I'm afraid I disagree with the other answers listed here. While it is true that when one were to "cry, 'foul'", in the act of doing so the phrase could conceivably be argued grammatically to be an interjection, that notwithstanding in the context of the original question it refers to the concept of one crying, "Foul play!" (which, AFAIK, is the original context in which the phrase was introduced into common vernacular). Strangely, I was unable to corroborate the etymological origins of the phrase in a brief search, but Google's Ngram Viewer suggests the phrase entered use circa 1820, 8 years prior to the introduction of the "foul ball" in baseball. "Foul play", on the other hand, has been used since at least 1636.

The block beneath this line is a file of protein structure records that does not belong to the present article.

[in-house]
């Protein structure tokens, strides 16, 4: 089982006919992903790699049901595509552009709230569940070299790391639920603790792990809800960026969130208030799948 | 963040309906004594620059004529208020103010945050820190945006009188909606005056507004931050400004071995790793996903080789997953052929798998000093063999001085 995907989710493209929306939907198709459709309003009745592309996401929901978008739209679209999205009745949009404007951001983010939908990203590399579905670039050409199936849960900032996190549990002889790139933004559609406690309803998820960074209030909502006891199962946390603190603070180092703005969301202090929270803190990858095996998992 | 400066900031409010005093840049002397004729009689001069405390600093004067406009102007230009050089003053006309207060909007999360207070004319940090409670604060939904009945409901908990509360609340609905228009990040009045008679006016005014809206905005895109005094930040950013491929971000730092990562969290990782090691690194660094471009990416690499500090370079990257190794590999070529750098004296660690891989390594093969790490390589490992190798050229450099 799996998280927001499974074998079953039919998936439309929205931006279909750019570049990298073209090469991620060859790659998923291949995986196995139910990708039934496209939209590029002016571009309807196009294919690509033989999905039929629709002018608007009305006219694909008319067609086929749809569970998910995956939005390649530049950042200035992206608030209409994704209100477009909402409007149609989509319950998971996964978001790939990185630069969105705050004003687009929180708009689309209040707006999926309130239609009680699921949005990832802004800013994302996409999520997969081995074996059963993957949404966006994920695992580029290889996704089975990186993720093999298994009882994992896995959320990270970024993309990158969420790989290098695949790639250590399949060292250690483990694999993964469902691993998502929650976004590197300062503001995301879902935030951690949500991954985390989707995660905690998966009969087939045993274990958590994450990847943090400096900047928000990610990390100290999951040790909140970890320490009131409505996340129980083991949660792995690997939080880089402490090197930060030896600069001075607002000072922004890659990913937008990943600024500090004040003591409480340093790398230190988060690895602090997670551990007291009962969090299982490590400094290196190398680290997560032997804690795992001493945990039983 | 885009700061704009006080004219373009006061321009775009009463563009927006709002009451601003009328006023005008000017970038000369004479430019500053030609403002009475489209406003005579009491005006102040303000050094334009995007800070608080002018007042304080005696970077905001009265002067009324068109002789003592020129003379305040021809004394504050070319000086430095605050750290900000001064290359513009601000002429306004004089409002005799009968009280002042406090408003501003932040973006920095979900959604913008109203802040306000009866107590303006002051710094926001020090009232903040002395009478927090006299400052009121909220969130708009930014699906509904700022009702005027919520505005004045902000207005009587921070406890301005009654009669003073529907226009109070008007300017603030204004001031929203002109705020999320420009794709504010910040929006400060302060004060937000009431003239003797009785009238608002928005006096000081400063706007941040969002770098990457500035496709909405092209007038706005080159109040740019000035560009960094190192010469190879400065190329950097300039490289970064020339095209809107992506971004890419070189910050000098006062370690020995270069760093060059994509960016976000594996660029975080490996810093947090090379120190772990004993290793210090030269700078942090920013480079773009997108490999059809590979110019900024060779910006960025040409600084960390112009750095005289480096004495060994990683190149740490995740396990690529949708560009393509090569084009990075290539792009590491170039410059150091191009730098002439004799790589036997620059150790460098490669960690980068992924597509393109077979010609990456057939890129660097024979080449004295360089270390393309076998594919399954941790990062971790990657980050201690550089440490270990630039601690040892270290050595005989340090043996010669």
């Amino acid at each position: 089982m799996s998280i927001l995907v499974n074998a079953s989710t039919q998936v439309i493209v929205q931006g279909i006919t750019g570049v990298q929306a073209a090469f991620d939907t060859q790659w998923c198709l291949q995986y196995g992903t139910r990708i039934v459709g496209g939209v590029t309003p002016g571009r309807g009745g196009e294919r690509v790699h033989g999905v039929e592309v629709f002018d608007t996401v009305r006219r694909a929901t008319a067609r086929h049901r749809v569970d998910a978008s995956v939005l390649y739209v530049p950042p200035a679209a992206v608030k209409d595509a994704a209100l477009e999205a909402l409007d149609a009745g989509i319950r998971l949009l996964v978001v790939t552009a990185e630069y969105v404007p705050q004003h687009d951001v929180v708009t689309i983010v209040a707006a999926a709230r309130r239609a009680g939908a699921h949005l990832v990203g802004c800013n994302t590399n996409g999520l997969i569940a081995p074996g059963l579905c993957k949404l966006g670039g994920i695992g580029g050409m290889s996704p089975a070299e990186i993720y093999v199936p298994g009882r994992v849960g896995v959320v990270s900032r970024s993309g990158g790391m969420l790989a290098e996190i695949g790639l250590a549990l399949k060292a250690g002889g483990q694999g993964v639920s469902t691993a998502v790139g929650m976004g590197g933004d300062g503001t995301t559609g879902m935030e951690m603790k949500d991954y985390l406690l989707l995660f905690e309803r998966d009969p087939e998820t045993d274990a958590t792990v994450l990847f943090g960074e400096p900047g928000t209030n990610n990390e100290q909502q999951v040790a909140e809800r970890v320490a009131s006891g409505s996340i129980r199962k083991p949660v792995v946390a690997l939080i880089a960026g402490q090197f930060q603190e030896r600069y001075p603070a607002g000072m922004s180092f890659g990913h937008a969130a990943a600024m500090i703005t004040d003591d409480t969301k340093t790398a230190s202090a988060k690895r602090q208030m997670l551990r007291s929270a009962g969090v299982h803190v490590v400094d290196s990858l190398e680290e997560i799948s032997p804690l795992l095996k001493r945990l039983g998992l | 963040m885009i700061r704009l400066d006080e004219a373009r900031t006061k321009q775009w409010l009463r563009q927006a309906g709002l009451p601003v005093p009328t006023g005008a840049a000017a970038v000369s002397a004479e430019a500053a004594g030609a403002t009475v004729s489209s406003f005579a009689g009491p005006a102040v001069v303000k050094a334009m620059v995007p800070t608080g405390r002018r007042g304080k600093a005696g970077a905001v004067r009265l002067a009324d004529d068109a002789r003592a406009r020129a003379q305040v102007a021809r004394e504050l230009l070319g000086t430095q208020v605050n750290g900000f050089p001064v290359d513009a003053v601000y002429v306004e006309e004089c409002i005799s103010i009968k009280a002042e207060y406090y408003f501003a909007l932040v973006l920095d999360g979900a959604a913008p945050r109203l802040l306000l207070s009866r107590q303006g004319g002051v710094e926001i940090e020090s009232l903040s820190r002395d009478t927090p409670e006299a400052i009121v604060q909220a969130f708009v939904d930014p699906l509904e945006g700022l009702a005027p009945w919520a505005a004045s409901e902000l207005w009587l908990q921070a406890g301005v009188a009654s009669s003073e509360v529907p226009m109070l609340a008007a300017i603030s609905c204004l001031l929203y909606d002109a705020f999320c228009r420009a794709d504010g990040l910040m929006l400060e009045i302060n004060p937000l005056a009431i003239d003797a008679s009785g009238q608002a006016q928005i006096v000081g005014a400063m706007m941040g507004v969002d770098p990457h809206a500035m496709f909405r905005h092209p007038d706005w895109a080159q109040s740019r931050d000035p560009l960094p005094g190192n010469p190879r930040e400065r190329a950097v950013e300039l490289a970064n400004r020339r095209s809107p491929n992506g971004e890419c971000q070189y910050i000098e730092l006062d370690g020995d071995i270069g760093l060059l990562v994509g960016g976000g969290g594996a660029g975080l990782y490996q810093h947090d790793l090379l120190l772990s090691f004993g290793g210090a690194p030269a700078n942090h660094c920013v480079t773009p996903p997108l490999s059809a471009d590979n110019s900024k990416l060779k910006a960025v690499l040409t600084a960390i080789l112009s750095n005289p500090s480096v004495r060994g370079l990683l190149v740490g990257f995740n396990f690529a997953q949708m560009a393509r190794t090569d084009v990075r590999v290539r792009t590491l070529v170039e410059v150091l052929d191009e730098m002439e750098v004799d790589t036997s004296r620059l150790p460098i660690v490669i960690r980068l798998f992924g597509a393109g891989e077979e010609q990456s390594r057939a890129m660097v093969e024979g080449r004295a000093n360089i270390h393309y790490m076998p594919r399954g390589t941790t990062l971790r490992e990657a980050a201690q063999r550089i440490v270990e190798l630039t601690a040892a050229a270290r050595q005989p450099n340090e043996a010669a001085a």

All of that aside, and regardless of the (debatable) interjectory nature of one crying, "Foul play!" the word "foul" is still an adjective describing the nature of the observed shenanigans. Moreover, I'd argue that "Foul play!" is not strictly an interjection (such as "Yikes!" or "Wow!") regardless of the exclamation point at the end of the sentence. An interjection conveys emotion and nothing else, whereas the statement in question conveys, "[I believe] foul play [is taking place]!" and the extraneous exposition is simply implicit.
TL;DR: the word "foul" in the context of the original statement is an adjective, defining the nature of the play being observed. The accepted answer above, suggesting that it is a noun, is certainly incorrect by any measure.